Understanding How Lenders Make their Money

Credit has become so easily accessible that a lot of us don’t stop to think about the long-term financial implications and how they take the power out of our pockets that we have worked so hard to achieve. You can get approval in less than 5 minutes for short-term loan these days but the thrill of having access to that finance is short-lived compared to the long-term repercussions.

I bought my first property in 2015, and before that, I had done a lot of homework being in banking at the time, spoken to my colleagues and understood a lot about the financial implications of my decision, both in the short term as well as the long term. My pre-agreement statement and quotation stated that the interest portion alone of my R1 002 800 loan, would be R1 283 585 over the twenty-year period of the agreement. This meant that I would have paid R2.35m in total for the term of the loan.

What is interesting, but not entirely surprising in this scenario, is that my interest payments would have been more than double the amount I borrowed, and here is where the lesson lies in understanding how lenders make their money, and remain in business.

Lenders understand the power of COMPOUND INTEREST, and so should all of us. When repaying a loan, which is often monthly, a portion of the instalment is a payment towards the amount borrowed and the other portion is interest. An amortisation schedule can show you the split between capital and interest at any given time during the term of the loan. Even though the schedule calculates the interest amount for you, it is important to know how it is calculated.

What is COMPOUND INTEREST?

“Compound interest” (or compounding interest) is the interest on a loan or deposit calculated based on both the initial principal and the accumulated interest from previous periods.” - Investopedia. This simply means that you pay interest on top of interest.

Simple interest, however, does not compound, meaning that an account holder will only gain interest on the principal, and a borrower will never have to pay interest on interest already accrued.

To demonstrate a compound interest calculation, which is the method used to calculate interest, I use my home loan as an example for ease of reference on my YouTube series for loan interest calculations. The interest rate was 9.65% per annum over 20 year period.

Day one of interest, using both simple and compound, is calculated as follows: (R1 002 800 x 9.65%) /365 days = R265.12

On day two, the simple interest calculation does not change, as interest is calculated on the principal amount for the duration of the loan.

With compound interest however, the R265.12 is added to the principal amount to calculate interest on day two. This is calculated as follows:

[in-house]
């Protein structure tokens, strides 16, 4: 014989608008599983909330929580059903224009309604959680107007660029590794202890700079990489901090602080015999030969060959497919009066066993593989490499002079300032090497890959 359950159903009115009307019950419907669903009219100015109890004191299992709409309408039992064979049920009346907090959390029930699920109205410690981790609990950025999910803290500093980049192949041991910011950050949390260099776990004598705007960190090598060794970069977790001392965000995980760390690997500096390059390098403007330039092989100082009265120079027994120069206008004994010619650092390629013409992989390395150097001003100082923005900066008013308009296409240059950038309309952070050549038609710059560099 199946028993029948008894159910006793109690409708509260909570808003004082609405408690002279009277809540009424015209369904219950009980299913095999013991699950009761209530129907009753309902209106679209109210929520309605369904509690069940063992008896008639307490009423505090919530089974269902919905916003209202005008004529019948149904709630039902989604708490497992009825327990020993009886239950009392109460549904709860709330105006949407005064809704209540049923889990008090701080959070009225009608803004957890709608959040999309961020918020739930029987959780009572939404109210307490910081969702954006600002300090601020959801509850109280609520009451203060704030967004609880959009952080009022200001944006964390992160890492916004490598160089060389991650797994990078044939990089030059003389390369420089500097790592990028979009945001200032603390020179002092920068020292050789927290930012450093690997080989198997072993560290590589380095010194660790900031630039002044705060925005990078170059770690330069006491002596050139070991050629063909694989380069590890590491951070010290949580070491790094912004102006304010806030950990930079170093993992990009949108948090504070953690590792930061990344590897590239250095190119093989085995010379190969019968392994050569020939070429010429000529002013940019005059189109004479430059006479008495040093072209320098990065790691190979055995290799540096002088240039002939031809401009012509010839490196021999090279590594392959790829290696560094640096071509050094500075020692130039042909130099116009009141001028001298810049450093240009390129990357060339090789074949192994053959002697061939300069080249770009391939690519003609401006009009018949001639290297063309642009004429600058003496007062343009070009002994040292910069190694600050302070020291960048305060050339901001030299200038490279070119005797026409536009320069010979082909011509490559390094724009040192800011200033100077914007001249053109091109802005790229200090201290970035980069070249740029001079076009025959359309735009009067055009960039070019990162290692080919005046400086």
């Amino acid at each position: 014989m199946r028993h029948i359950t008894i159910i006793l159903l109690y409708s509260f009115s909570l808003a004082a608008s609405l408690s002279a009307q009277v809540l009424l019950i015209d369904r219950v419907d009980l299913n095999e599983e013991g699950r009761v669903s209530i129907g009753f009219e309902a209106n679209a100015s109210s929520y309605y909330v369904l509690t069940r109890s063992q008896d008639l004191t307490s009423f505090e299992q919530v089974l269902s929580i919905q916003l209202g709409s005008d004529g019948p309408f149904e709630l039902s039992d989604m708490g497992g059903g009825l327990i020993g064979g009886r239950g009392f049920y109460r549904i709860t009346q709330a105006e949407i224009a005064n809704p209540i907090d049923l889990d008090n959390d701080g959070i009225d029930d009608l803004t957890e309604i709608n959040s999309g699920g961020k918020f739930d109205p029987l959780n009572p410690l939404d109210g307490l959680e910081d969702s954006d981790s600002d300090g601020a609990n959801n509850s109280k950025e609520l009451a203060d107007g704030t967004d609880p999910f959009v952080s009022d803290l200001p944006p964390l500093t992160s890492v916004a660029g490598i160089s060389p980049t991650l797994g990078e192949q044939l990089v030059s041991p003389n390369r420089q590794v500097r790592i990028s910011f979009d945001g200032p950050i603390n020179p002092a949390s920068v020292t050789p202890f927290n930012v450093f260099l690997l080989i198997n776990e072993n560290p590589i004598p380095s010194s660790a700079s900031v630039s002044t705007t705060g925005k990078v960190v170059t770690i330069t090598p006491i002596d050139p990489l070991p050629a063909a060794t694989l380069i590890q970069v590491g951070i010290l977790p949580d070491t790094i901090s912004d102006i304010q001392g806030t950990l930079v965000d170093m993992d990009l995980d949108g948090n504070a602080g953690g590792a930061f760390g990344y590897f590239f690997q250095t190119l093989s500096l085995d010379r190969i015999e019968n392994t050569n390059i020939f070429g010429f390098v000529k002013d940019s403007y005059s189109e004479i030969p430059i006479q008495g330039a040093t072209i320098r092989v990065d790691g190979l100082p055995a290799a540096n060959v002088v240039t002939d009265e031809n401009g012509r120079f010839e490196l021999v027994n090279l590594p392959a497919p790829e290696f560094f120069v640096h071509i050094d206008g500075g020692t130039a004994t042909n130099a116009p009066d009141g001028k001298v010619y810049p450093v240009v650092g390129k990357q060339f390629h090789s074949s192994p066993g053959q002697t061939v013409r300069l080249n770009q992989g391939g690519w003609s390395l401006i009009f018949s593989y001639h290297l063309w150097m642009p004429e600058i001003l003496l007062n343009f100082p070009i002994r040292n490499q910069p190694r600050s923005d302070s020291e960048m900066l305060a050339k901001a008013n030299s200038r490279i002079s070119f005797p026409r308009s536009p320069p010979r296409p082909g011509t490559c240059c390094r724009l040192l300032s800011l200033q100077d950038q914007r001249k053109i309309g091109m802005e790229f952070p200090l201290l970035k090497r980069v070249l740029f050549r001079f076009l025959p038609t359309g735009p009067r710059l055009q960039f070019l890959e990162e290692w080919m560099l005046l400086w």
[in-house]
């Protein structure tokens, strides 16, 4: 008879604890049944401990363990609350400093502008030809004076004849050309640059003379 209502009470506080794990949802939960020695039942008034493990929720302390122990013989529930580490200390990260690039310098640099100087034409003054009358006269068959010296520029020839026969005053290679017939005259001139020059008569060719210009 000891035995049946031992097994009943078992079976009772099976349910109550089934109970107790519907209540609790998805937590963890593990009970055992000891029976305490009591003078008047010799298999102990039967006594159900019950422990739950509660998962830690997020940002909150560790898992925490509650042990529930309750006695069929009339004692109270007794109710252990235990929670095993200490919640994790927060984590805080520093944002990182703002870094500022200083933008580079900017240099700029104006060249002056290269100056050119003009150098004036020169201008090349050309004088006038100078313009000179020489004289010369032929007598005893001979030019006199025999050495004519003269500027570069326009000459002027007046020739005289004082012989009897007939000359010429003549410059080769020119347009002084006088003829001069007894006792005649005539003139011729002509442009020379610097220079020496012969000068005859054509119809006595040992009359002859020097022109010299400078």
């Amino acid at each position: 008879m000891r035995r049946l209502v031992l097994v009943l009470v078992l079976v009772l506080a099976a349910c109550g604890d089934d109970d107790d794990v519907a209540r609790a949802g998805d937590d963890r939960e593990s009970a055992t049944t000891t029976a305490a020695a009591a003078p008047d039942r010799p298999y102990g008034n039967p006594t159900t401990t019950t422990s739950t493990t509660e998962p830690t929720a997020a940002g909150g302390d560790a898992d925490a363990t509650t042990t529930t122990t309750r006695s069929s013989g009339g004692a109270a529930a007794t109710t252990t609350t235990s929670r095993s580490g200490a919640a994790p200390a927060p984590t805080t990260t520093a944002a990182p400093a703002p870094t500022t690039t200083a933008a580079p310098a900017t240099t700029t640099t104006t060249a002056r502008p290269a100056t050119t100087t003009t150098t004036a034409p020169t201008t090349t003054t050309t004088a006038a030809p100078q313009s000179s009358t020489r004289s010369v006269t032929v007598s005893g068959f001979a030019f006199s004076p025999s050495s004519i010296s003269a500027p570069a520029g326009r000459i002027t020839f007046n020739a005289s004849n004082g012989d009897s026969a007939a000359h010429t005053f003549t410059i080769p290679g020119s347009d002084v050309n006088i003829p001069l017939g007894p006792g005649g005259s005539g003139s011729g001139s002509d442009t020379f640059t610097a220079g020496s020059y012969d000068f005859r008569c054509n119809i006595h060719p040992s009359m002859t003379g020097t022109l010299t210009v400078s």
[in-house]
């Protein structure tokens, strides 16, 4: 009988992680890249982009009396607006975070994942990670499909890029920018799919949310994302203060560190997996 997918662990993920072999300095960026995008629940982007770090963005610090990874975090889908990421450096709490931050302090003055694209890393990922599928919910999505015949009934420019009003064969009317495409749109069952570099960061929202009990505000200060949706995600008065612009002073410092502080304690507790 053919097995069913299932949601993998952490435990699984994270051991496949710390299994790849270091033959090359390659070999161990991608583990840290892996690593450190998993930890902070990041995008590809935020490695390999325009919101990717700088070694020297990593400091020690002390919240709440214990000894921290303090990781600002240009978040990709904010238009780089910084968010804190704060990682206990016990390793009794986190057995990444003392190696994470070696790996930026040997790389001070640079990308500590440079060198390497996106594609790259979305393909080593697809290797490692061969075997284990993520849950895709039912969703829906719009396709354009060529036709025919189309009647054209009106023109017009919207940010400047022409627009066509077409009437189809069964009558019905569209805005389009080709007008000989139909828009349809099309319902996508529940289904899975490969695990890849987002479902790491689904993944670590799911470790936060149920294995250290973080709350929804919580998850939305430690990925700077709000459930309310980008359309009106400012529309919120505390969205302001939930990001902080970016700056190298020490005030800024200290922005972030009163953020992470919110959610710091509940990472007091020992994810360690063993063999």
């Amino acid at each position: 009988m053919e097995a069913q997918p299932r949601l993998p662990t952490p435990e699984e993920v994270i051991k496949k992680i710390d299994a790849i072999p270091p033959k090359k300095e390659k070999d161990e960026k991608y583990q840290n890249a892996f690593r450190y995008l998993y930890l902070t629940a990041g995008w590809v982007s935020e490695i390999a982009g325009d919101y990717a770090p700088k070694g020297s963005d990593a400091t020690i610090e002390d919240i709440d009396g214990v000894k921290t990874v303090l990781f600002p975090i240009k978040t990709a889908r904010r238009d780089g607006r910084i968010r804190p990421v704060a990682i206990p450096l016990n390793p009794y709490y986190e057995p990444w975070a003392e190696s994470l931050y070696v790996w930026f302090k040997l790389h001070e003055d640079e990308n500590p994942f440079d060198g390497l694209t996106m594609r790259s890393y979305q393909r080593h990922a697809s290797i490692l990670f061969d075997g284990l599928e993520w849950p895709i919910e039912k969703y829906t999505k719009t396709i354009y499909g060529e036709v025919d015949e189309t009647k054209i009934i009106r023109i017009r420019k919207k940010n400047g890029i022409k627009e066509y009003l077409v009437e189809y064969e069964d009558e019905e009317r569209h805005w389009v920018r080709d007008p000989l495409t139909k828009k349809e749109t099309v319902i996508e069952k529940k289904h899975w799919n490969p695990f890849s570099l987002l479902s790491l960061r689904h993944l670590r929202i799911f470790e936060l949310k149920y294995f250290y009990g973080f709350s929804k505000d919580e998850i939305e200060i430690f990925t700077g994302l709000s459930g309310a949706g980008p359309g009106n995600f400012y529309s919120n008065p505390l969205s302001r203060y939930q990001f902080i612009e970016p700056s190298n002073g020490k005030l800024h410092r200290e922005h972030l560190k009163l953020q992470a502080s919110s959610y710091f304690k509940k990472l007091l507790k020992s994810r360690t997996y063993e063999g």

(R1 002 800 + R265.12) x 9.65% /365 days = R265.19. Interest in now calculated on a higher amount every day until a repayment towards the loan is made. Do you notice the 7c difference between day 1 and 2?

Day 3 capital is R1 003 330.32 and interest is R265.26, Day 4 capital is R1 003 595.59 and interest is R265.33, etc.

These may seem like small differences, but they add up to thousands and thousands of Rands depending on the size and term of the loan. A huge lesson in these calculations is that the amount of interest you will end up paying depends on the day you choose to make a repayment and the amount that you pay. Paying more than what you are required to reduces interest. YOU HAVE THE POWER TO CONTROL THE AMOUNT OF INTEREST THAT YOU PAY.

So, if you miss a payment or request a payment holiday, the interest due will be added to the balance and the interest for the payments thereafter will be calculated on the new balance. This also applies to the “buy now and pay in 3 months’ deals”, as well as balloon payments.

Always remember, lenders are there to maximise profits like any other business, so when a payment break may be convenient for you, the lender does not take a break in charging interest, compound interest for that matter.

The good news though is that savings and investment accounts also attract compound interest, therefore you can create your own bank by saving your own money, borrowing from your own money when you need to and paying yourself back like you would to lenders.

About the Author

Makgaje Setlalentoa aka Makgaje The Money Buff created a YouTubes channel to feed the desire to improve her viewer’s quality of life through sharing her knowledge and experience in finance. Her educational background; experience in Private Banking inspired her deep passion for personal development, wealth creation and the continuous development of the African continent.

She majored in Statistics, Economics and; Money and Banking in her undergraduate studies and also completed a Honours in Economics. She was a Private Banker for the last four years she worked in corporate and, in 2015, was awarded Private Banker of the Year in the Johannesburg Area, South Africa. The primary goal of private banking is to create, maintain and preserve wealth. Everybody deserves this knowledge from the first Rand, Dollar, etc earned. Her objective is to provide unbiased financial knowledge to empower consumers to make better financial decisions.